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Vigilantes and a failed Operation Lone Star on the border

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They are armed, organized and getting support from law enforcement on the Texas-Mexico border.

Groups of anti-migrant vigilantes are operating with impunity as they harass anyone that they suspect of being in the state without legal authorization. Frequently that means they a stopping and questioning American citizens, which they have no right or legal standing to do so.

New reporting from the Texas Observer shows that the militias and vigilantes are working in tandem with border law enforcement and federal immigration officials.

According to the reporting by Texas Observer reporter Francesca D'Annunzio, armed vigilantes roamed Eagle Pass leaving residents uncomfortable even in their own Walmart parking lot. Several members of the Carnalismo National Brown Berets, a four-decade-old Chicano civil rights group, arrived from across Texas to provide security for local residents during a counterprotest.


Francesca D'Annunzio is a reporter for The Texas Observer.

ACLU on Operation Lone Star

The American Civil Liberties Union of Texas and ACLU Analytics published a report that reveals Governor Greg Abbott’s state immigration enforcement program, Operation Lone Star (OLS), has failed its mission.

The $11.2 billion program was created in 2021 to prevent migrants from allegedly bringing drugs and crime into Texas from across the border. But the state’s own data indicates that’s not the case. Instead, as the report shows, the unconstitutional operation is primarily racially profiling and arresting people who pose no threat to public safety, then forcing them into a separate and unequal criminal legal system.

The report titled “Operation Lone Star: Misinformation and Discrimination in Texas Border Enforcement” analyzes arrest data from the Texas Department of Public Safety (DPS) and court data from the Office of Court Administration of the Texas Judicial System (OCA) between 2021 and 2023, which was obtained through open record requests.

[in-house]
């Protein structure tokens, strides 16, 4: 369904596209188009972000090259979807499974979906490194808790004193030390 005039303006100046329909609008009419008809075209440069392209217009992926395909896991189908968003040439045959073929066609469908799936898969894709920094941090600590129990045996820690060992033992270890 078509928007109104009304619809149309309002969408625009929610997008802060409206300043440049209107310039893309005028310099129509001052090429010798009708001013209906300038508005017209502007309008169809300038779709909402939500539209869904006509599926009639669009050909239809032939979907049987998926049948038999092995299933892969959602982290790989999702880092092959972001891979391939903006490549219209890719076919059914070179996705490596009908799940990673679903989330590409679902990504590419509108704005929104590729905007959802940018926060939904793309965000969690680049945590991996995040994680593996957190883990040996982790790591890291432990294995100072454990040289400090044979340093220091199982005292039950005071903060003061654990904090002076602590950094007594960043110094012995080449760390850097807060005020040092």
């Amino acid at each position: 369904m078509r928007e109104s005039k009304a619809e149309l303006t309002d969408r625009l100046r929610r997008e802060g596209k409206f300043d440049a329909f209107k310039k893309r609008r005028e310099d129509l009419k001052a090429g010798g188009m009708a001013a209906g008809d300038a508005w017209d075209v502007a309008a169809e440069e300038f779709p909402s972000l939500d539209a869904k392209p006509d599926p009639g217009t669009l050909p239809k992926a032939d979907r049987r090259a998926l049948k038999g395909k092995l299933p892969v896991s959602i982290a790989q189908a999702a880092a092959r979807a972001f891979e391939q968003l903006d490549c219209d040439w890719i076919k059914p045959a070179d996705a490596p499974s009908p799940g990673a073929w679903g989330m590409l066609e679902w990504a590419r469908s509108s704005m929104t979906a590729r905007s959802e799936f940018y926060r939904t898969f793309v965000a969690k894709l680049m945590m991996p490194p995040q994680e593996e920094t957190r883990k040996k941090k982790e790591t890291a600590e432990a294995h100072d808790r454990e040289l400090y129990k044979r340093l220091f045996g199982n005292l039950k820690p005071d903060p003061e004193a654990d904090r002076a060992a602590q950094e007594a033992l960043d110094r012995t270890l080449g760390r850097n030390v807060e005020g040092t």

Key findings include:

OLS demonstrates racial profiling and unconstitutional policing. Arrest rates for trespassing were significantly higher for Latine people. 96.6% of arrests for alleged trespassing were Latine people.

OLS has primarily arrested people accused of low-level offenses like trespassing rather than drug-related offenses, human smuggling, or weapon charges. Nearly 70% of court appearances only had misdemeanor charges.

OLS has overwhelmingly prosecuted U.S. citizens and nationals rather than migrants for drug-related offenses, human smuggling, and weapon charges. U.S. citizens and nationals accounted for approximately 75% of all court proceedings for these offenses.

OLS has expanded far beyond the border. 13,600 arrests occurred in non-border counties, oftentimes hundreds of miles from the nearest port of entry.

The government’s data about OLS is inconsistent across state agencies. In these data sets, there were 38,030 arrests reported by DPS but only 13,306 people appeared before a magistrate as reported by OCA.


Sarah Cruz is a policy and advocacy strategist for border and immigrants’ rights at the ACLU of Texas.

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*This interview will be recorded on Thursday, May 23, 2024.

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David Martin Davies can be reached at dmdavies@tpr.org and on Twitter at @DavidMartinDavi